But clearly, a cease-fire is meaningless unless it includes an end to Hamas’ rocket attacks on Israel, the return of hostages and the free flow of humanitarian aid to Gaza. Cease-fire skeptics have good reason not to trust Hamas, which the U.S. and the European Union have both designated as a terrorist organization.

But the humanitarian toll of this war is intolerable. The road to peace has to start somewhere.

Public opinion favors cease-fire

The horrors that unfolded on Oct 7, claiming the most Jewish lives in a day since the Holocaust, was beyond horrific. What has followed is no less devastating, now approaching what many experts say has careened into a genocide.

Many of those who remain in Gaza are starving, and waterborne diseases and respiratory infections are skyrocketing. The 46,000 injured Palestinians and others in need of health care have nowhere to turn, as only 14 of Gaza’s 36 hospitals are barely functional. 

Those suffering chronic diseases continually die, like one local Palestinian man’s disabled brother who went three weeks without dialysis before taking his last breath over the weekend, Chicago-area physician Zaher Sahloul told the Editorial Board earlier this week.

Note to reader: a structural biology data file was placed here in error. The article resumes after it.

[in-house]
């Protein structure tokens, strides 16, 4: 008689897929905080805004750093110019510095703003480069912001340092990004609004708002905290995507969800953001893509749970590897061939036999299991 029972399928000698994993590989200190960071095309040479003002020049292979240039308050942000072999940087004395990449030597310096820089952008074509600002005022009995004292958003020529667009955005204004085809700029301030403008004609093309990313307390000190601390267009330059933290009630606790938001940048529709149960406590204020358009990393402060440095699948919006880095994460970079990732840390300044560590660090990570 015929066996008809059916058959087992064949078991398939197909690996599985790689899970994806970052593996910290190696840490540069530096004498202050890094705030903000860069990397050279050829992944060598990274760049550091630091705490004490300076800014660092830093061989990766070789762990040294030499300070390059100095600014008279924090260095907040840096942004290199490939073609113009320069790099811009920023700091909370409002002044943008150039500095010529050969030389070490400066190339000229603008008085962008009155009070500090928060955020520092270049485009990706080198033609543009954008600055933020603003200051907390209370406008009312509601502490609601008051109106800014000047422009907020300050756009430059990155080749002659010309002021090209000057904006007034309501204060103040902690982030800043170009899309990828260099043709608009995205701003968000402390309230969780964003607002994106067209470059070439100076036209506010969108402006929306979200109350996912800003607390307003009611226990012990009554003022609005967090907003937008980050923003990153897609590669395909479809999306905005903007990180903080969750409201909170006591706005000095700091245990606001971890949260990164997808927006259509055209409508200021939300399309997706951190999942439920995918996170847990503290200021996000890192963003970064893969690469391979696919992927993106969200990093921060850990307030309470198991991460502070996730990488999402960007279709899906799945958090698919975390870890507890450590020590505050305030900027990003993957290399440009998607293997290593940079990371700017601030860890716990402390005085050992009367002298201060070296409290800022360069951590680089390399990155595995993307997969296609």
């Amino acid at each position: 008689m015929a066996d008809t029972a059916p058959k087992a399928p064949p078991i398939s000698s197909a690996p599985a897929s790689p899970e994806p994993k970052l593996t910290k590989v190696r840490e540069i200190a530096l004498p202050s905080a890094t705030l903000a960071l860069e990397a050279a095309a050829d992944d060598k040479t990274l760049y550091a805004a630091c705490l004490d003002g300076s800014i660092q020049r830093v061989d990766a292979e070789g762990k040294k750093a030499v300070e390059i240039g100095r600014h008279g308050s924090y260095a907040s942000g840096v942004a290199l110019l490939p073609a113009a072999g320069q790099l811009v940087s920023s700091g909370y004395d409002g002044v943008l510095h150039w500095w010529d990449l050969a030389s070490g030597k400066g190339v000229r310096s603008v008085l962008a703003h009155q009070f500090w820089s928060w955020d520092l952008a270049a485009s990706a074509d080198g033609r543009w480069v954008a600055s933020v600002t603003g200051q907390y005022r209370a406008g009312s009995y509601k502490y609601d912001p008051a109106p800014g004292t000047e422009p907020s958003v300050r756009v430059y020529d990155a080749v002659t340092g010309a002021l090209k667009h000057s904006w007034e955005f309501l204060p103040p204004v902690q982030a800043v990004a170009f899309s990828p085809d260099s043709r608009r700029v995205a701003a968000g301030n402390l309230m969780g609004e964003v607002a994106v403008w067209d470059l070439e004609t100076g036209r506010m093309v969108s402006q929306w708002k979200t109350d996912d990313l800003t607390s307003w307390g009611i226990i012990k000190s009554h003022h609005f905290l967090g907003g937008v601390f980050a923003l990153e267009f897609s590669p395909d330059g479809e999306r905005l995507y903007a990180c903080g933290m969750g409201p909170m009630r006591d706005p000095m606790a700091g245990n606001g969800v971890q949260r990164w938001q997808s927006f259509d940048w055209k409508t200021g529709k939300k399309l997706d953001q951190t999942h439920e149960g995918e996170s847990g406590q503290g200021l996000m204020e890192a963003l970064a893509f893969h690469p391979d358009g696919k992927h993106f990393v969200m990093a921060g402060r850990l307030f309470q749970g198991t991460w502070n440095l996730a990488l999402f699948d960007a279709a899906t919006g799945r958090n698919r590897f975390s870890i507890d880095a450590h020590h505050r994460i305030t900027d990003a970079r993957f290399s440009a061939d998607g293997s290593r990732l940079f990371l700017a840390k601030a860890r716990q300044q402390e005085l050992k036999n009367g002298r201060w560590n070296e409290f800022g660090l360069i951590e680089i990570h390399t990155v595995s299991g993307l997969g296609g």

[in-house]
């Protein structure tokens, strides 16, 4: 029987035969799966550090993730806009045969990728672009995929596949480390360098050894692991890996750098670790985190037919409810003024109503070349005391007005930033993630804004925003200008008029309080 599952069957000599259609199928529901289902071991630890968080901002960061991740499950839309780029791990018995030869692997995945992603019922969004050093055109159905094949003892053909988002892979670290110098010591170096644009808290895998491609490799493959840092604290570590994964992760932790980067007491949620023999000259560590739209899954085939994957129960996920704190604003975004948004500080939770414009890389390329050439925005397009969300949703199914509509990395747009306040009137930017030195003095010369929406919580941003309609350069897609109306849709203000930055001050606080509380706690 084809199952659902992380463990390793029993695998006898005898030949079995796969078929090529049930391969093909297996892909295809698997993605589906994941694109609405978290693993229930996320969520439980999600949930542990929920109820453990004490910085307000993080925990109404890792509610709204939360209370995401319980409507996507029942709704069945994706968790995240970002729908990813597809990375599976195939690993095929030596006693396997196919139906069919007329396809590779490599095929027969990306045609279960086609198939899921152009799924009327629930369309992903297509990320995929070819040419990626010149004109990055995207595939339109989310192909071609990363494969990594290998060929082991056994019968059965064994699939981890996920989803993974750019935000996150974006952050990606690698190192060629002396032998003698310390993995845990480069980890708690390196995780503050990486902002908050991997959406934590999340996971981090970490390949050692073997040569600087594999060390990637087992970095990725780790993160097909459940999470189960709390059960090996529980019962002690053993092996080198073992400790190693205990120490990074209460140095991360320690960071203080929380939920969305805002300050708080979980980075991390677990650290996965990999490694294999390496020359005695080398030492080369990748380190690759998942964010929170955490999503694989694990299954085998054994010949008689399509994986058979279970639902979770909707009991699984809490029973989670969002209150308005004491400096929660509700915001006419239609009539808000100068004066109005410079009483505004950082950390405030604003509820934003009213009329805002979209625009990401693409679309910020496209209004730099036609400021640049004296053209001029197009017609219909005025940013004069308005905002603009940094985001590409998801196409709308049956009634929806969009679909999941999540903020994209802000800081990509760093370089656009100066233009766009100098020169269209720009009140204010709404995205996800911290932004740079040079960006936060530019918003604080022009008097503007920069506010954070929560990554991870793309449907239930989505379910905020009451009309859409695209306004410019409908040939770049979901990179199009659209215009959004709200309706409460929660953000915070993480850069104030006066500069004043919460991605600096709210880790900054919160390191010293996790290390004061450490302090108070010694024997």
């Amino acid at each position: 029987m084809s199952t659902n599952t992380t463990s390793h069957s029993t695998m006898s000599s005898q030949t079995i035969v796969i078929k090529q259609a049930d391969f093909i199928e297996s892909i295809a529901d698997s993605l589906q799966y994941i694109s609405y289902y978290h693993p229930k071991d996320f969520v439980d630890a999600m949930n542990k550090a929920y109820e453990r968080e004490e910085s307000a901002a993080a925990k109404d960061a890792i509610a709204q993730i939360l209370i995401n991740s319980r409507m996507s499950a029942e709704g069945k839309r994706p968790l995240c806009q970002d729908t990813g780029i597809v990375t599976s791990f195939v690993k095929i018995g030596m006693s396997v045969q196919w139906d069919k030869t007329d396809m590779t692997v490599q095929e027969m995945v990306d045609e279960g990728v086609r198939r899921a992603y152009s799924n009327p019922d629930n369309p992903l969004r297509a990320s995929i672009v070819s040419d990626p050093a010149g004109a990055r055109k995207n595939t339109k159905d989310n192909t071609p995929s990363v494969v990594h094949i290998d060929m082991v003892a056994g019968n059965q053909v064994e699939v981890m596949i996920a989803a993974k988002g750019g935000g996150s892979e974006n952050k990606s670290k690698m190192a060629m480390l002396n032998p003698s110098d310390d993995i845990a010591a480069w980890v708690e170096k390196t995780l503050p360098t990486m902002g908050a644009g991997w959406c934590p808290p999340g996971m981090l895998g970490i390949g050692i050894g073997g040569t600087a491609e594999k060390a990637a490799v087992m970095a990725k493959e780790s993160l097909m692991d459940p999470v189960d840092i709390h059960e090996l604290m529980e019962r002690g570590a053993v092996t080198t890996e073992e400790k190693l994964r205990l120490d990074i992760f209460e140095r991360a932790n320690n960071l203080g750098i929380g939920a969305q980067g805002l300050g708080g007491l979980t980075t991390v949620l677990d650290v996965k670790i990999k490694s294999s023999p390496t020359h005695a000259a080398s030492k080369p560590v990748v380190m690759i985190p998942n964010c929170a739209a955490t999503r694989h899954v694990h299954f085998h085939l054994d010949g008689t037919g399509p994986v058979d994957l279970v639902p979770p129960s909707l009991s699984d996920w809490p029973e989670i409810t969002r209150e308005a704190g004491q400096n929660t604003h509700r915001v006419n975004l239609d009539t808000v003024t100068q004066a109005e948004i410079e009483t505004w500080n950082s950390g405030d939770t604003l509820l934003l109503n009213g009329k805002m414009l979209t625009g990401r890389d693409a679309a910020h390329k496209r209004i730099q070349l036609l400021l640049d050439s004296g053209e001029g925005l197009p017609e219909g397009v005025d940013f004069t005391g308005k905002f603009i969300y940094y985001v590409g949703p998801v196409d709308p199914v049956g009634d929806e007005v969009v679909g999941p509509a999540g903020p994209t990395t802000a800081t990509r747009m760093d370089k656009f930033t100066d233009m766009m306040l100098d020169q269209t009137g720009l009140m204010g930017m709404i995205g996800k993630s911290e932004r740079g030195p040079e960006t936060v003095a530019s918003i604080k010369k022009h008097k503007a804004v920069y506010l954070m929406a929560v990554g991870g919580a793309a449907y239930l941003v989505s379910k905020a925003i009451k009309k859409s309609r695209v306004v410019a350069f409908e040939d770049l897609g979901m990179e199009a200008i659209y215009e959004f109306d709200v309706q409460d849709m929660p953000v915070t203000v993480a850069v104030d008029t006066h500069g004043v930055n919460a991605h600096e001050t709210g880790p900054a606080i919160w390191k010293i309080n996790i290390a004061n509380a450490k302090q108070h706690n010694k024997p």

These fatalities are not counted in the death toll, but they are a byproduct of the war, said Sahloul, who is president of MedGlobal, a humanitarian non-governmental organization.

The suffering of the Palestinians, the threats against Israel, as well the proliferation of anti-Arab sentiment, Islamophobia and antisemitism in the U.S. and elsewhere, can only be tempered by a cease-fire, foreign policy expert Sara Haghdoosti said.